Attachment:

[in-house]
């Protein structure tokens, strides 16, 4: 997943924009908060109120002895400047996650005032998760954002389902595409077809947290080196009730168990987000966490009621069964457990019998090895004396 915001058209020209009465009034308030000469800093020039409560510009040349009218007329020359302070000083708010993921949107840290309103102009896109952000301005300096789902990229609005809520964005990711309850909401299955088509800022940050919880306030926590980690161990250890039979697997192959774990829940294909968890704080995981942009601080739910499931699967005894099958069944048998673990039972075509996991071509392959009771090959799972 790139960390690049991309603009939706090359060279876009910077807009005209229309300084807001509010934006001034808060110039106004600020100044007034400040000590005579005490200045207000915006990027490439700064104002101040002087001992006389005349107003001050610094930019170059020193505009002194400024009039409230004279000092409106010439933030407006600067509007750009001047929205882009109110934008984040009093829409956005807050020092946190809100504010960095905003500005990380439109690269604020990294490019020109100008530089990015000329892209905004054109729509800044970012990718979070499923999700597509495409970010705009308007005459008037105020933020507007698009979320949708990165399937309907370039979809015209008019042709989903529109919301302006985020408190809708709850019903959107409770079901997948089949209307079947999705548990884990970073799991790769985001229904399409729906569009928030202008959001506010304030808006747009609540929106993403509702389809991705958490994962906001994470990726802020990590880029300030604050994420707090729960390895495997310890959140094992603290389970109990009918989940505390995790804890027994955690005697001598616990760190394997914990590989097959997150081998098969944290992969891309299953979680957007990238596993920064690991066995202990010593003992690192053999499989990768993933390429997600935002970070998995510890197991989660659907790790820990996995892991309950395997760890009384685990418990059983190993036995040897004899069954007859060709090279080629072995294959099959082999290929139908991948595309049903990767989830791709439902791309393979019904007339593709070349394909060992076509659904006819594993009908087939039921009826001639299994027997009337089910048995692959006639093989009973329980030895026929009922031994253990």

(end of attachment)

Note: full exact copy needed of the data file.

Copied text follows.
[in-house]
């Protein structure tokens, strides 16, 4: 997943924009908060109120002895400047996650005032998760954002389902595409077809947290080196009730168990987000966490009621069964457990019998090895004396 915001058209020209009465009034308030000469800093020039409560510009040349009218007329020359302070000083708010993921949107840290309103102009896109952000301005300096789902990229609005809520964005990711309850909401299955088509800022940050919880306030926590980690161990250890039979697997192959774990829940294909968890704080995981942009601080739910499931699967005894099958069944048998673990039972075509996991071509392959009771090959799972 790139960390690049991309603009939706090359060279876009910077807009005209229309300084807001509010934006001034808060110039106004600020100044007034400040000590005579005490200045207000915006990027490439700064104002101040002087001992006389005349107003001050610094930019170059020193505009002194400024009039409230004279000092409106010439933030407006600067509007750009001047929205882009109110934008984040009093829409956005807050020092946190809100504010960095905003500005990380439109690269604020990294490019020109100008530089990015000329892209905004054109729509800044970012990718979070499923999700597509495409970010705009308007005459008037105020933020507007698009979320949708990165399937309907370039979809015209008019042709989903529109919301302006985020408190809708709850019903959107409770079901997948089949209307079947999705548990884990970073799991790769985001229904399409729906569009928030202008959001506010304030808006747009609540929106993403509702389809991705958490994962906001994470990726802020990590880029300030604050994420707090729960390895495997310890959140094992603290389970109990009918989940505390995790804890027994955690005697001598616990760190394997914990590989097959997150081998098969944290992969891309299953979680957007990238596993920064690991066995202990010593003992690192053999499989990768993933390429997600935002970070998995510890197991989660659907790790820990996995892991309950395997760890009384685990418990059983190993036995040897004899069954007859060709090279080629072995294959099959082999290929139908991948595309049903990767989830791709439902791309393979019904007339593709070349394909060992076509659904006819594993009908087939039921009826001639299994027997009337089910048995692959006639093989009973329980030895026929009922031994253990």